The environmental effects of shale-gas development may be most felt in PA's Susquehanna River Basin, which contributes 26 billion gallons of water per day to the Chesapeake Bay. The Susquehanna River Basin Commission (SRBC) projects 30 million gallons a day of consumptive use associated with full development of just the Marcellus play. By comparison, one nuclear power plant uses about the same amount of water per day, and three nuclear power plants are in the SRBC (Richenderfer, 2012). Thus, while the water needs for shale-gas development are significant, alternative sources of domestic energy also require significant water resources. To date, the SRBC notes that the average withdrawal per well for hydrofracturing has been 4.4 million gallons.
How shale-gas infrastructure is placed on the landscape depends on surface characteristics and the underlying lithology (Harper, 2012). The landscape perspective of surface-resource managers (the Bureau of Forestry, for example) is defined by stream networks, forest-patch size and integrity, and existing road networks (Keefer, 2012). The landscape perspective of gas developers is defined by the depth, thickness, integrity, and flatness of various shale layers. The underlying lithology and its structure are defined originally by seismic surveys that lead to a location development plan for well pads, which may be changed after plan submittal with further information from test-well microseismic results within a development tract or by early well yields.
A key question is whether and how to synergize these two perspectives. Changing economics and technology affect what the shale-gas industry can do to work with those affected by their decisions. These factors include (a) gas pricing, (b) drilling technology, and (c) water supply and management technology. For example, drilling technology is rapidly resulting in much longer horizontal wells than in other parts of the United States (2,438-m horizontal wells in PA versus 610-m wells in Arkansas). This, in turn, may result in fewer pads built in PA because more wells can originate on a pad and exploit more of the formation by the horizontal drilling process.
Other examples include evolving recycling technology for flowback water used in hydrofracturing, and the development of water pipelines to serve well development, which has reduced water-hauling truck traffic near pipelines by several orders of magnitude (separate presentations by Bennett, Kuntz, and Kepler, 2012). Lastly, some companies are developing shared infrastructure for water supply or gas delivery, which is minimizing the overall landscape footprint had these companies not worked cooperatively (Bennett, Kuntz, and Kepler, 2012).
Adaptive Management: Integrating New Solutions as We Learn
There are ample opportunities to use what we already know regarding best management practices to minimize erosion and sedimentation issues originating from road siting, well-pad and pipeline right-of-way construction, and reconstruction over and above regulatory minima. The Central Appalachian's wetter climate conditions compared to other regions of the nation suggest a need for industry training in support of erosion and sediment control practices. Specific discussion should focus on site-specific mapping of soils and stricter soil protection when work conditions are disadvantageous, such as not working soils when they are too wet in order to help avoid compaction, erosion, and sedimentation (Drohan, 2012).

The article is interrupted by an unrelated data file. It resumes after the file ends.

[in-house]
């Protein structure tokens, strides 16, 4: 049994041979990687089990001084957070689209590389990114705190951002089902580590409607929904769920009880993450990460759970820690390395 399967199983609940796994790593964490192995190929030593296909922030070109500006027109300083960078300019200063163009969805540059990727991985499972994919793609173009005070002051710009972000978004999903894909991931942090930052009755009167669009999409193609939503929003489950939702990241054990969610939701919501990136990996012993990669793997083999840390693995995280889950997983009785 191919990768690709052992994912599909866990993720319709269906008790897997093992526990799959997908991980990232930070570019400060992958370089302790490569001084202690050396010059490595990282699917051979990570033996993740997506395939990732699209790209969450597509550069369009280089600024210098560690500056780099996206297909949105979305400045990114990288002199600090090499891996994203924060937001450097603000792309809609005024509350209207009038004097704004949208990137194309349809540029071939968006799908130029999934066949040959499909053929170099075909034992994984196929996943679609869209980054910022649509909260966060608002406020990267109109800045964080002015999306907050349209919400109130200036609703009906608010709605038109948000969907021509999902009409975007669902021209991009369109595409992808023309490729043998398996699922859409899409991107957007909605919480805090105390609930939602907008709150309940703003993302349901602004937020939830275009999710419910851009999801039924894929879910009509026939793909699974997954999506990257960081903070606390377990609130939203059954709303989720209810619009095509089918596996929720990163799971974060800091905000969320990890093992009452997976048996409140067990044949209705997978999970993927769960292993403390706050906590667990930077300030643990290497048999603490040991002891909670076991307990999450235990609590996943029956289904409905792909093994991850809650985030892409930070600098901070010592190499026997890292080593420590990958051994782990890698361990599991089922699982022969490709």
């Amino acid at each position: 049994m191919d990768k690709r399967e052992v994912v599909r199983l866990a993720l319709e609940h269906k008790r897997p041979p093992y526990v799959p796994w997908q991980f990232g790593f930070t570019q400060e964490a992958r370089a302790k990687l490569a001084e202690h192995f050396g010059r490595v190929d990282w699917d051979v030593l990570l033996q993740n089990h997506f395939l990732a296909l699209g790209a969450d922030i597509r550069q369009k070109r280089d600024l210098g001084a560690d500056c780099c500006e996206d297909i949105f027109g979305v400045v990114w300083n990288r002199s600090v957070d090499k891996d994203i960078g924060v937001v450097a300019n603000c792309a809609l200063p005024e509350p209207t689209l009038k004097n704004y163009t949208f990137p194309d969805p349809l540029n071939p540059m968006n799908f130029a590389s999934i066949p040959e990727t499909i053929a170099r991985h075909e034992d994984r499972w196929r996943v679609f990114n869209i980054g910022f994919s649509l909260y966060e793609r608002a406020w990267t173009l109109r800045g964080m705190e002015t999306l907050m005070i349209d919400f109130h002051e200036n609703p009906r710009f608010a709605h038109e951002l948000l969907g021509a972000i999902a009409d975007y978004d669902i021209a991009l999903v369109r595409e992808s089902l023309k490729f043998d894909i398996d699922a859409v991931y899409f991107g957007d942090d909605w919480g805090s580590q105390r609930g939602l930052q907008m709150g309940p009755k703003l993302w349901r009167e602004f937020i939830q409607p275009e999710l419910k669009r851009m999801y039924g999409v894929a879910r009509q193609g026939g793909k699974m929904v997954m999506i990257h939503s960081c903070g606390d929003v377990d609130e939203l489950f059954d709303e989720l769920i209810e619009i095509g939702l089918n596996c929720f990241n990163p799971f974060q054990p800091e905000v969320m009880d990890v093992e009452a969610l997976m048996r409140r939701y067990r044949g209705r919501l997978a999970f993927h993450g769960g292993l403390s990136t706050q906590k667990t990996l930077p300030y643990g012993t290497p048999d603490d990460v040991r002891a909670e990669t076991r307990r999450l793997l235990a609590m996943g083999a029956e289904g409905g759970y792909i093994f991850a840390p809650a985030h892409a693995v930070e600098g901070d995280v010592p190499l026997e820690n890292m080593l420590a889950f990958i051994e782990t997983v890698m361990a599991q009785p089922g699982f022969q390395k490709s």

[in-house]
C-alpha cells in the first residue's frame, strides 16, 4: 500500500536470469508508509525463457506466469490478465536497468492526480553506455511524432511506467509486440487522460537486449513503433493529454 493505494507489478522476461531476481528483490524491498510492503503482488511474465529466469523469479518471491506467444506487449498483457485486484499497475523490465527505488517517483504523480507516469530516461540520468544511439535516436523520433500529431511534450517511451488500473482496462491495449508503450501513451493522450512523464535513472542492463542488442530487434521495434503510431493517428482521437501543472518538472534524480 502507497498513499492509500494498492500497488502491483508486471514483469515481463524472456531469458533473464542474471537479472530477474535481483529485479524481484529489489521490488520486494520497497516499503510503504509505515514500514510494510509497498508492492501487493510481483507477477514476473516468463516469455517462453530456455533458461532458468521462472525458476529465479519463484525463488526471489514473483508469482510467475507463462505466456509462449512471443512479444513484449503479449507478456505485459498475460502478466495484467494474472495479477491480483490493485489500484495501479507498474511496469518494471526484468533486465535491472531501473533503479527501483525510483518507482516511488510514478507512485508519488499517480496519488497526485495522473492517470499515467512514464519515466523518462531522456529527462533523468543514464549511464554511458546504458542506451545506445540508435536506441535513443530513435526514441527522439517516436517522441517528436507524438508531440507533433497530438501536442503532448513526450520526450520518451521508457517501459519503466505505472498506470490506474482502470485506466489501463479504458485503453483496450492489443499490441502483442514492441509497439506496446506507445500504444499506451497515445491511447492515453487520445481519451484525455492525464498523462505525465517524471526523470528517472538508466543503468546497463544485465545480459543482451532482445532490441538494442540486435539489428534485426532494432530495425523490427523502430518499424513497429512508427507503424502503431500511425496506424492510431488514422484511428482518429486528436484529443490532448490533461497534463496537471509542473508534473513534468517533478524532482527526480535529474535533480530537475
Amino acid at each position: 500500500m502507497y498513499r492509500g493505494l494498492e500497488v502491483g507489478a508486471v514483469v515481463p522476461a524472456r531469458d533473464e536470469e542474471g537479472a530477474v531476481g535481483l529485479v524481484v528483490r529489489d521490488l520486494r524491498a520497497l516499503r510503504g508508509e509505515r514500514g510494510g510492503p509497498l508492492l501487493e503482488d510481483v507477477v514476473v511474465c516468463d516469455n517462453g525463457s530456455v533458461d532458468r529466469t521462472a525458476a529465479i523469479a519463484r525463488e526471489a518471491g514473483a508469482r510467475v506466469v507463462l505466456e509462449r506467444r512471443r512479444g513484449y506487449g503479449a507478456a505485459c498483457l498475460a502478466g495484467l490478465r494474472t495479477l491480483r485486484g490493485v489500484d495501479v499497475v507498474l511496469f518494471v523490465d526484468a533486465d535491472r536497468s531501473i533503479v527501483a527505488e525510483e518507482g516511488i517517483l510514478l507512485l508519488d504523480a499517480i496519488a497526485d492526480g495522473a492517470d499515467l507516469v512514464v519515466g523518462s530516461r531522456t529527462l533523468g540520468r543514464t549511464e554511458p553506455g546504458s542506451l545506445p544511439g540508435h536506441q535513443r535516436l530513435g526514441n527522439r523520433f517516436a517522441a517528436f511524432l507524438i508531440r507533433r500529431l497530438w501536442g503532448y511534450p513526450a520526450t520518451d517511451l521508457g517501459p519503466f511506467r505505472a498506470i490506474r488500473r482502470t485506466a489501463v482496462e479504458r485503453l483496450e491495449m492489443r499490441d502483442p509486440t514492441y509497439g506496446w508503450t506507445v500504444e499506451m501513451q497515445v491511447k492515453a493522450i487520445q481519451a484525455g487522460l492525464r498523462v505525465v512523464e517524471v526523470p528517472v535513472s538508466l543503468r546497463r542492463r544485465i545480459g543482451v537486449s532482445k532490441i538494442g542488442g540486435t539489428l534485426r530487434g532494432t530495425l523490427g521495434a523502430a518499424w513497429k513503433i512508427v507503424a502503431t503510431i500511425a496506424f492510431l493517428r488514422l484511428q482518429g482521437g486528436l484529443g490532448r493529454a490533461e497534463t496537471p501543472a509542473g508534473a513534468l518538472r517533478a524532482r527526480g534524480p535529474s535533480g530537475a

Flexibility on the part of industry and regulatory agencies may help expedite adoption of new tools to protect landscapes while improving infrastructure development time and costs. For example, the SRBC is currently developing a new low-flow regulatory framework for all water users in order to help ensure the waters of the commonwealth are available for all (Richenderfer, 2012). This framework ensures that any flow change caused by water withdrawal does not unfavorably affect water resources during low flows (SRBC, 2012). New ideas were suggested to explore habitat trade-offs and habitat banking to maximize habitat protection (Benner, 2012). Findings from habitat research may be adaptively applicable across species and ecosystems as development unfolds (Larkin, Stoleson, and Gover, 2012). While some aspects of surface disturbance from shale-gas development may be temporary but severe (such as sediment production and loads associated with development of pipelines, water-retention ponds, and well pads), others have the potential for long-term ecosystem disruption (e.g., interior forest fragmentation, invasive species associated with development, chronic sediment delivery associated with steep slope development) across extensive areas of the state and many types of land owner.
Impacts on Other Industries
As with any economic boom, there are winners and losers. The forest industry in PA reports significant economic hardship caused by changes in Act 13 [Pennsylvania General Assembly (PGA), 2012], which has increased regulation and overall business costs such as road bonding, competition for labor, and regulatory compliance. There have also been some new business opportunities and increased demand for selected goods and services (e.g., chips for roads) (Lyskava, 2012). There has also been speculation to changes in the economics surrounding private-land forest and farm management associated with new revenue opportunities created by gas leasing and royalty payments; however, evidence of these potential trends is currently anecdotal.
Research Results Only Beginning to Accumulate